3. says:

    the title should be read as 人魔傳ren mo zhuan the biography of a humanoid devil

  4. says:

    I wouldn't be the first to say there are times when objective euals boring but to Philip Short's unyieldingly neutral biography of Mao Zedong as a 650 page case in point maybe With no sides taken there are no heroes in this book only villains and victims with the subject portrayed depending on the chapter as both If that doesn't sound unattractive don't let me fool you the words read drier on the printed page with the hazard on each that your mind will wander or better shut downTo my credit my retention did not fail me completely Before Mao settled into the role of aging solipsistic control freak he was a progressive campaigner for women's rights though he would not extend them to his wives and although he would prove uniuely unfit to run a country he was a brilliant military strategist Short will beat you over the head with this early phase of Mao's rise to power before antiseptically bullet pointing the better known atrocities resulting from the Hundred Flowers Campaign and the Great Leap Forward as respectively a failed attempt at diplomacy and an inadvertent genocide Those horrors feel further diluted by liberal sprinklings of Mao's poetry which I thought weren't half badRegarding Mao's one great nemesis the story takes an improbably anticlimactic turn That Mao was responsible for the deaths of tens of millions of Chinese has been unanimously propagated but Chiang Kai shek the anti communist Generalissimo of the Chinese Nationalist Party was no less barbaric This is unless you play a game of body counts which Chiang did in the form of collecting heads though Short mentions he perspicaciously settled for just the ears once the heads became too weighty Despite this sparkling prelude most of Short's history concerning Chiang occurs before Mao is in a position of real power and less satisfactorily once the Generalissimo packs his bags and abjectly flees to Taiwan he is never in the book heard from againApproaching its conclusion then the loss of Mao's capacity for intransigence is made no apparent than in the description of his thrice self repealed attempts at choosing a successor one of which the young buck Wang Hongwen comes off as uncomfortably Palin esue while the rest are unworthy of mention even if I could remember their names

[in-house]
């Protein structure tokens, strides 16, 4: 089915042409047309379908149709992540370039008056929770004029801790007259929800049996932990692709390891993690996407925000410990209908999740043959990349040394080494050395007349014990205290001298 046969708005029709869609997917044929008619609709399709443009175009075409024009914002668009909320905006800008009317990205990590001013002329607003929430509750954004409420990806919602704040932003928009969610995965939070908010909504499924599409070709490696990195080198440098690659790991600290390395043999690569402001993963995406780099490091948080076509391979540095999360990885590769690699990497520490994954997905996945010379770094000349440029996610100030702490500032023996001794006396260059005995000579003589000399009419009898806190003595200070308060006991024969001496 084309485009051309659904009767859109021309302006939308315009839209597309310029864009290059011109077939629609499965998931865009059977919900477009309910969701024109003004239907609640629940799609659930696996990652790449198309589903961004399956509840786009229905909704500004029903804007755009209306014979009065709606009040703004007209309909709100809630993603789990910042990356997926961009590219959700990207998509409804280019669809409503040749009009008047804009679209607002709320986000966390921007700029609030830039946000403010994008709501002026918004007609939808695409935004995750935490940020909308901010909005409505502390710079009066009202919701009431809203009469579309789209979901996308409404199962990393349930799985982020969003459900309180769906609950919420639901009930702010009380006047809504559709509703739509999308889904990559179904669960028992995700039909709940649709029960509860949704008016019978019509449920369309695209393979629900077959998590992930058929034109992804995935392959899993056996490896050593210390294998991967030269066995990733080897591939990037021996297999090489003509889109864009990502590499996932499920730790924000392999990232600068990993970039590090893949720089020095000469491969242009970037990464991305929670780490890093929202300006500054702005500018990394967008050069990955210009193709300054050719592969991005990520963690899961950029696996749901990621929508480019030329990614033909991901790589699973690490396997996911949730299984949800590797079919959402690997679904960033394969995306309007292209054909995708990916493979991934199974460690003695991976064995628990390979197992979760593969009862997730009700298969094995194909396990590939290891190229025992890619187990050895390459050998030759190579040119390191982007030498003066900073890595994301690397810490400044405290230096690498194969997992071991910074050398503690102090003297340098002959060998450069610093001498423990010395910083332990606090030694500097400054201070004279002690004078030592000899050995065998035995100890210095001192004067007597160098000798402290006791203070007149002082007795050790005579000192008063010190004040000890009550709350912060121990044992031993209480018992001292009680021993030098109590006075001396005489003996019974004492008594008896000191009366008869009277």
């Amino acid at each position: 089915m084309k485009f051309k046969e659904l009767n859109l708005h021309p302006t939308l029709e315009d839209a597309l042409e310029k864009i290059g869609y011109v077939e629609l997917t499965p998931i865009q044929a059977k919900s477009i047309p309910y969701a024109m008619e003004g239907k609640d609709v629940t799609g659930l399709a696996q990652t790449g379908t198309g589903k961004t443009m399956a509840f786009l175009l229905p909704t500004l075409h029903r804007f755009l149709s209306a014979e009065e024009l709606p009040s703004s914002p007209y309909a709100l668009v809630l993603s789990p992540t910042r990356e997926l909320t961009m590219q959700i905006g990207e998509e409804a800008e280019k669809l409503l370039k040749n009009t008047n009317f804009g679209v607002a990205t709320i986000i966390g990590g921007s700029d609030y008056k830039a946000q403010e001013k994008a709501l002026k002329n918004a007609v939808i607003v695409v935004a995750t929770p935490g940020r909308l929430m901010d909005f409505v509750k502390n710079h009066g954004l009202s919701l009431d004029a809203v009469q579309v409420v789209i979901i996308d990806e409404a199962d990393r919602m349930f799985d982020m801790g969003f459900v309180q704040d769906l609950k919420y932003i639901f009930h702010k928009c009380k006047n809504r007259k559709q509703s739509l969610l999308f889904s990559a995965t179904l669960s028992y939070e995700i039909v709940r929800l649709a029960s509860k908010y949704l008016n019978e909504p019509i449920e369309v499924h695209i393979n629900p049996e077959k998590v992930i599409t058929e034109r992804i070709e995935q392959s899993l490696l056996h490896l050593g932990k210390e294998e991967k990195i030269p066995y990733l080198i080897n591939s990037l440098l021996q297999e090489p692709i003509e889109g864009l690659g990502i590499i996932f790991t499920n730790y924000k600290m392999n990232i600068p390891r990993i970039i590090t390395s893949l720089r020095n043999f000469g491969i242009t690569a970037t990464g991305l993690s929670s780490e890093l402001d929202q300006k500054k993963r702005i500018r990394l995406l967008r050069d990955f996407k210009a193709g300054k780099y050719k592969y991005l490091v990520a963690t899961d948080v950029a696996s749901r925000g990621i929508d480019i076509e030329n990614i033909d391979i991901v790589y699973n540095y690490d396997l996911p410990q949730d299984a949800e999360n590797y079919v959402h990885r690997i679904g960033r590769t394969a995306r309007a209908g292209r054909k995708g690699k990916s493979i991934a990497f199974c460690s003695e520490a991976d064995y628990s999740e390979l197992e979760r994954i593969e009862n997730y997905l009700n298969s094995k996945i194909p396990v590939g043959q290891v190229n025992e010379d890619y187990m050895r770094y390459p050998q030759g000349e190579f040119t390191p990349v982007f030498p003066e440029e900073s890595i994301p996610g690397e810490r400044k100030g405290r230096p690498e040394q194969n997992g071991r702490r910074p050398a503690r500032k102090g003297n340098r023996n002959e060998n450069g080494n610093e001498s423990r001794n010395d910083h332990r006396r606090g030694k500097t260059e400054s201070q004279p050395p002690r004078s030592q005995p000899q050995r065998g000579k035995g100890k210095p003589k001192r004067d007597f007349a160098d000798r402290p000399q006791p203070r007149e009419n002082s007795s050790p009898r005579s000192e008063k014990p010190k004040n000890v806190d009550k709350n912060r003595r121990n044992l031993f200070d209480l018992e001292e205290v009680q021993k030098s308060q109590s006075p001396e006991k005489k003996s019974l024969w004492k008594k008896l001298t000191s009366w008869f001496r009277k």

5. says:

    The typical great man biography tends to be either hagiographic or tendentious especially when dealing with titanic personalities Mao A Life is that rare exception Philip Short has written a balanced thorough to a fault some have said and very well written He gives Mao his due as a military strategist but pulls no punches when addressing such disastrous policies as the Great Leap and the Cultural Revolution Yes it is long but it is far from a slog So gifted a writer is Short that I was never bored and so thorough a researcher that no aspect of Mao's long remarkable life is glossed over It's obvious that Short cares deeply about China and the Chinese people; Mao's myriad policies and pronouncements are seen not only from the eyes of Mao and his Politburo but also those of that uarter of humanity that witnessed them and often suffered from themShort wisely includes a Dramatis Personae section the better to keep track of the dozens of characters who populate this epic drama So don't be intimidated by the length of this book Its heft is proportional to the long controversial and momentous career of Chairman Mao